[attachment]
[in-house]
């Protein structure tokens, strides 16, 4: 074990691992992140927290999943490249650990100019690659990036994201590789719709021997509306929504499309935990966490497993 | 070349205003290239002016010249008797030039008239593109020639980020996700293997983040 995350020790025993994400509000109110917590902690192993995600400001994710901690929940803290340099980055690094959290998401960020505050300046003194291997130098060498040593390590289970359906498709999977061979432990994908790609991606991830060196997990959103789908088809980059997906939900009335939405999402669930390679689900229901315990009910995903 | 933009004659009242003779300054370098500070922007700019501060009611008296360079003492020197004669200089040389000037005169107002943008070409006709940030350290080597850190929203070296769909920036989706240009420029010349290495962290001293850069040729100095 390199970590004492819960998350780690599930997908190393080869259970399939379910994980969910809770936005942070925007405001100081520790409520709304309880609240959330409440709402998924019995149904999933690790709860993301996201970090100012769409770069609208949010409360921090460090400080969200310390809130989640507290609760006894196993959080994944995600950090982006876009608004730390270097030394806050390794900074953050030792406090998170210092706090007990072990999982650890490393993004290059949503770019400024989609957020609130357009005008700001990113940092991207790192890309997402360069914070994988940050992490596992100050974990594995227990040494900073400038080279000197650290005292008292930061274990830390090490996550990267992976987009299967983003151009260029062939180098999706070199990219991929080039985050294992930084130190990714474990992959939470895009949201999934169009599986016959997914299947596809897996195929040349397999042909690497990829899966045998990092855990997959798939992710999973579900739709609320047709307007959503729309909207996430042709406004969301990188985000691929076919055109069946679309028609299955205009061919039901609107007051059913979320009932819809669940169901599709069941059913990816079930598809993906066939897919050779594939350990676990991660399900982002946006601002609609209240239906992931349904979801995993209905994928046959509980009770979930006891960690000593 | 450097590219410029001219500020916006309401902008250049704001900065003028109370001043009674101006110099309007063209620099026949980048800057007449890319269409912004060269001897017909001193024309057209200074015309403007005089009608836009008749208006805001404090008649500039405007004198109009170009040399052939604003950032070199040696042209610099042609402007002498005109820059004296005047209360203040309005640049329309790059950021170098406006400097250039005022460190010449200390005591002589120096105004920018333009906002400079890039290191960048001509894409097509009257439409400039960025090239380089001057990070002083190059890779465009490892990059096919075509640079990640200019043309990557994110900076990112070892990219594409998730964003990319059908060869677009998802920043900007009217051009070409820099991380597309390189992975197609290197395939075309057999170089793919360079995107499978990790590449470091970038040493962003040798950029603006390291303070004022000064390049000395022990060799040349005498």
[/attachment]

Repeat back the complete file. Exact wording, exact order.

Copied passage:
[in-house]
């Protein structure tokens, strides 16, 4: 074990691992992140927290999943490249650990100019690659990036994201590789719709021997509306929504499309935990966490497993 | 070349205003290239002016010249008797030039008239593109020639980020996700293997983040 995350020790025993994400509000109110917590902690192993995600400001994710901690929940803290340099980055690094959290998401960020505050300046003194291997130098060498040593390590289970359906498709999977061979432990994908790609991606991830060196997990959103789908088809980059997906939900009335939405999402669930390679689900229901315990009910995903 | 933009004659009242003779300054370098500070922007700019501060009611008296360079003492020197004669200089040389000037005169107002943008070409006709940030350290080597850190929203070296769909920036989706240009420029010349290495962290001293850069040729100095 390199970590004492819960998350780690599930997908190393080869259970399939379910994980969910809770936005942070925007405001100081520790409520709304309880609240959330409440709402998924019995149904999933690790709860993301996201970090100012769409770069609208949010409360921090460090400080969200310390809130989640507290609760006894196993959080994944995600950090982006876009608004730390270097030394806050390794900074953050030792406090998170210092706090007990072990999982650890490393993004290059949503770019400024989609957020609130357009005008700001990113940092991207790192890309997402360069914070994988940050992490596992100050974990594995227990040494900073400038080279000197650290005292008292930061274990830390090490996550990267992976987009299967983003151009260029062939180098999706070199990219991929080039985050294992930084130190990714474990992959939470895009949201999934169009599986016959997914299947596809897996195929040349397999042909690497990829899966045998990092855990997959798939992710999973579900739709609320047709307007959503729309909207996430042709406004969301990188985000691929076919055109069946679309028609299955205009061919039901609107007051059913979320009932819809669940169901599709069941059913990816079930598809993906066939897919050779594939350990676990991660399900982002946006601002609609209240239906992931349904979801995993209905994928046959509980009770979930006891960690000593 | 450097590219410029001219500020916006309401902008250049704001900065003028109370001043009674101006110099309007063209620099026949980048800057007449890319269409912004060269001897017909001193024309057209200074015309403007005089009608836009008749208006805001404090008649500039405007004198109009170009040399052939604003950032070199040696042209610099042609402007002498005109820059004296005047209360203040309005640049329309790059950021170098406006400097250039005022460190010449200390005591002589120096105004920018333009906002400079890039290191960048001509894409097509009257439409400039960025090239380089001057990070002083190059890779465009490892990059096919075509640079990640200019043309990557994110900076990112070892990219594409998730964003990319059908060869677009998802920043900007009217051009070409820099991380597309390189992975197609290197395939075309057999170089793919360079995107499978990790590449470091970038040493962003040798950029603006390291303070004022000064390049000395022990060799040349005498």